Do you think you would want to stick with these characters or explore what else is in this world? [Bloomberg reported this week that Netflix has already ordered a Bright sequel with Smith signed on.]
I think you can do both. I think you could spin this off in a lot of ways, but Will's a friend and I love working with him. So, I'll take any chance I can get.
You filmed this at the end of last year, right after Suicide Squad had come out and the reviews, obviously, were divisive.
It was sh*t. Yeah, it was sh*t reviews. I got my throat cut. [Laughs]
And then fans, whether they loved it or hated it, tend to get very loud.
It was a super polarizing movie. Incredibly polarizing.
Did that affect how you came into filming this movie?
Yeah, for sure. It made me gun shy. It's like going to the boxing ring and getting knocked out is how it felt. And I had to go into the ring again. And directing is a confidence game, because you're selling everyone on something that only exists in your head. The actors have to feel that confidence to trust that you know what you're doing, and so does your crew. As a director, you set the tone. Really, it's coming off that movie, I understood the pitfalls, I understood the dangers, I knew where the alligators hide, you know? And so I made damn sure I didn't repeat any mistakes.
There's also the Netflix of it all, the fact that Bright would stream instead of opening in theaters. Was there an adjustment process you had to go through to come to terms with that?
Not at all. We shot it just like any other feature. I mean, we shot it on 70mm cameras! [Laughs] It's large format cameras. We shot on the ARRI 65 with these old school lenses, like the Lawrence of Arabia lenses. I mean, it's freaking a CinemaScope movie! And then same crew, same techniques, same everything. It was shot just like any other tentpole was. For me, it's like, this movie hits the world at the same instant and time [in] 190 countries, every language known. Over 100 million subscribers to Netflix. This is the biggest thing they've done. As a filmmaker, that's an incredible opportunity, because it's only going to be the first time once. And the box office game is brutal. Look how many movies come out every weekend and by Friday at 9:00pm on the East Coast, you know how much it's going to make in the weekend. And if you're not number one, nobody cares. How many great movies just vanish into a black hole, because they didn't win that horse race opening weekend? And I've been on both sides of it. Actually, it's been nice to know you're not walking into a chainsaw opening weekend. [Laughs]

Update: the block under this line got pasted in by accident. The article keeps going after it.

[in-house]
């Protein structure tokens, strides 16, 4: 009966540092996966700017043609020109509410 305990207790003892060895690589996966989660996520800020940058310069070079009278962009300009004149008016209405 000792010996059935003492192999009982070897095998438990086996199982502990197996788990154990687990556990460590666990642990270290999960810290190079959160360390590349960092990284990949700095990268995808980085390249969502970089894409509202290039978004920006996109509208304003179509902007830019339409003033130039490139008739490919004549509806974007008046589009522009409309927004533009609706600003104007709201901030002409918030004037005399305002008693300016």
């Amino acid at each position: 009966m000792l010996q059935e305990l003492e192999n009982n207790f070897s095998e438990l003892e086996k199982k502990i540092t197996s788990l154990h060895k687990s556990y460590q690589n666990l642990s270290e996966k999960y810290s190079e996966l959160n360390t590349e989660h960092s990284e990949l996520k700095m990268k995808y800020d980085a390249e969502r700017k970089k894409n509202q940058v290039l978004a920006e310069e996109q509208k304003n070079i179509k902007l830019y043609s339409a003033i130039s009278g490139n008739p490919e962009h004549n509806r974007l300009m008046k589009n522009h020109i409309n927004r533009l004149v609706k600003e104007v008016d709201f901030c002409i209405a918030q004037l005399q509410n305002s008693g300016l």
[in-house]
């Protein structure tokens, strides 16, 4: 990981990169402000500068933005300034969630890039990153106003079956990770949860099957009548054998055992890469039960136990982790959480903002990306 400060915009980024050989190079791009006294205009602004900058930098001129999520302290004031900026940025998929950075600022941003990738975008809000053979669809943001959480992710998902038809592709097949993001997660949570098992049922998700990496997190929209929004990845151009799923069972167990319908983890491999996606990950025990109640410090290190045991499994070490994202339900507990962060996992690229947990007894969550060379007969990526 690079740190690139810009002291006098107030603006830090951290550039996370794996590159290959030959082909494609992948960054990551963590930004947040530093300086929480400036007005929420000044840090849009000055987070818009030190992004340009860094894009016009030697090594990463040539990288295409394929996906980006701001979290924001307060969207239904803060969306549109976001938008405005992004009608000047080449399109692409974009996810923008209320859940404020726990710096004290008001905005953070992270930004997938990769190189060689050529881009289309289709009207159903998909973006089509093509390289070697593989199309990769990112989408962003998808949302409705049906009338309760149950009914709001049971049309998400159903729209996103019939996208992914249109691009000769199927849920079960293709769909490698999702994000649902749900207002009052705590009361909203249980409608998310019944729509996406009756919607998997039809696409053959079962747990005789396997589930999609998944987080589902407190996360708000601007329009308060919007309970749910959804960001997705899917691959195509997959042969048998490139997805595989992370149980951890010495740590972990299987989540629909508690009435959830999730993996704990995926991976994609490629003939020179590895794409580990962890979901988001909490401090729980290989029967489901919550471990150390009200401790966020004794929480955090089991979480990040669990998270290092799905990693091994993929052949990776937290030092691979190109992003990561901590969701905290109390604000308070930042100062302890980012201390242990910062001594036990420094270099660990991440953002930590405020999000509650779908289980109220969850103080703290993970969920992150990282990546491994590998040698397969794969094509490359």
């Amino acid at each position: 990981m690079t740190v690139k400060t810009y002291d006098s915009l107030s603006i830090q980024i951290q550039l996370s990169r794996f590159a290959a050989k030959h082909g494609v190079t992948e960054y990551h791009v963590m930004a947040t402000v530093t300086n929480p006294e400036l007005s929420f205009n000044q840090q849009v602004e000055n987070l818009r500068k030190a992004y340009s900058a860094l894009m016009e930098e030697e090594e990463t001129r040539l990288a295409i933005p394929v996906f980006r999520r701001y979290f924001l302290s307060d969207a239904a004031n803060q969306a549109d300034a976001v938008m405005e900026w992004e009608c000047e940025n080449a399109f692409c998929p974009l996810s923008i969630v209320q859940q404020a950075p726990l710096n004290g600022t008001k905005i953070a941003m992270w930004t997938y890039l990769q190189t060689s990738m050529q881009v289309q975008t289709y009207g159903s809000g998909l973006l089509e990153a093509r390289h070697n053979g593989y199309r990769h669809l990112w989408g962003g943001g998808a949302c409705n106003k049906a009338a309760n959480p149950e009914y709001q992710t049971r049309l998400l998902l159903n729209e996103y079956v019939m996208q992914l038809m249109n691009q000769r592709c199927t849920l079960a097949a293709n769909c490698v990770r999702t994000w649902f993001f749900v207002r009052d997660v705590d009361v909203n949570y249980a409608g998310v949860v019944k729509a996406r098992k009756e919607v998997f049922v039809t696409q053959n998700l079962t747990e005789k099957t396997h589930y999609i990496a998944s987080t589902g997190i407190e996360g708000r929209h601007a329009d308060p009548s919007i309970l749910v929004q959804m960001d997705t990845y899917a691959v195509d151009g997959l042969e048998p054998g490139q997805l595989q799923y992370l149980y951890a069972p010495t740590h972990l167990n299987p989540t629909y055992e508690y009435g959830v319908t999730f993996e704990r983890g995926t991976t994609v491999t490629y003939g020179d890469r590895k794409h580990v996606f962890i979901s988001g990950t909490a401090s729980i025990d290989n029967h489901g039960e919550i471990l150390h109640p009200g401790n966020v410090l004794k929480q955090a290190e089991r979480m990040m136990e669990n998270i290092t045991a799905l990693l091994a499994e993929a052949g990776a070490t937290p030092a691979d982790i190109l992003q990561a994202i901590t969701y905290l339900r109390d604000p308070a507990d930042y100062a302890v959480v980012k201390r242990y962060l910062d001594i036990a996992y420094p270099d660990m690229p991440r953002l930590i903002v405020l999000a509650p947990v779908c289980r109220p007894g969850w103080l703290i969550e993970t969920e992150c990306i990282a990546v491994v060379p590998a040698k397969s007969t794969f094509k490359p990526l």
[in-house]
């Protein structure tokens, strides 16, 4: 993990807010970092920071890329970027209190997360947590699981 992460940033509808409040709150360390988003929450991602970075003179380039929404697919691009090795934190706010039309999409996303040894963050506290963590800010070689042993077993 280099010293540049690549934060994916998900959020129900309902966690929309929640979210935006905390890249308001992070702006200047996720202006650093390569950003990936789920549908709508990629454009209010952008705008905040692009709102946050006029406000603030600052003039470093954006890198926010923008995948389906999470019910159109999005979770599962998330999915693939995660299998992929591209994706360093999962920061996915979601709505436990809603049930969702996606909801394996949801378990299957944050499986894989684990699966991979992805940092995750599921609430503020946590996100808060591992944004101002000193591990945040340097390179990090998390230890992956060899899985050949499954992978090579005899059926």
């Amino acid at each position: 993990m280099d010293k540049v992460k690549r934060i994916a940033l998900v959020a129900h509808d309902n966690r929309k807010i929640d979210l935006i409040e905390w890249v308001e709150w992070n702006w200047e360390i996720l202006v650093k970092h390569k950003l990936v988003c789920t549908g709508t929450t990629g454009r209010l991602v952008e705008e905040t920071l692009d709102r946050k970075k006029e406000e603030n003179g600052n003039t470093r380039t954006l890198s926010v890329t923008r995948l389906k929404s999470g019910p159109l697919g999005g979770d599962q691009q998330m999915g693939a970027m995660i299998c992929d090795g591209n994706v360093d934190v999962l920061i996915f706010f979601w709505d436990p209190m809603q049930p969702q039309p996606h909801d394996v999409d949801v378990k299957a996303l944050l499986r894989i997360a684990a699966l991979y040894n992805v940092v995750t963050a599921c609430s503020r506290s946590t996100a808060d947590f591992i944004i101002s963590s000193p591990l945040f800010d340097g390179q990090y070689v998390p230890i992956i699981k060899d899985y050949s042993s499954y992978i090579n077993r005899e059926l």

I have this idea of Will Smith being such a huge movie star that he's not dealing with Netflix in the Smith household in his day-to-day life. Did you have to explain to him, You're going to be in this blockbuster movie and it's going to come out on Netflix?
He's a business guy! He's very sophisticated in his outlook and, at the end of the day, they're making eight times the movies of all the other studios combined. They're the future. You know, it is what it is and it's like, I'm proud to be on that train.
If you could dictate the ideal Netflix-viewing experience for people, what would it be?
Oh gee. Well, it's interesting, because you have the new 4K televisions now and you have the high-definition HDR television, which blows away theater systems. The best version of the movie I've seen was on a 4K television, the HDR version. It's stunning! So, with the right equipment at home, you're going to have a better experience. And no cell phones going off.
Lastly, you mentioned getting your throat cut on Suicide Squad, but I appreciate the fact that you haven't walked away from DC and you haven't walked away from that world considering everything.
You know, I'm not a film school guy. I didn't go to college. I'm kind of vocational in my outlook, and it's like, Now I know how to make that movie! Now I could fix Suicide Squad! So... And I love the comic IPs. I mean, I'm a comic geek. And I love Warner Bros. and I would definitely go back.
Where are you at the moment, in terms of your involvement in sequels or spinoffs or whatever?
We're kicking tires over there. We've got stuff in development.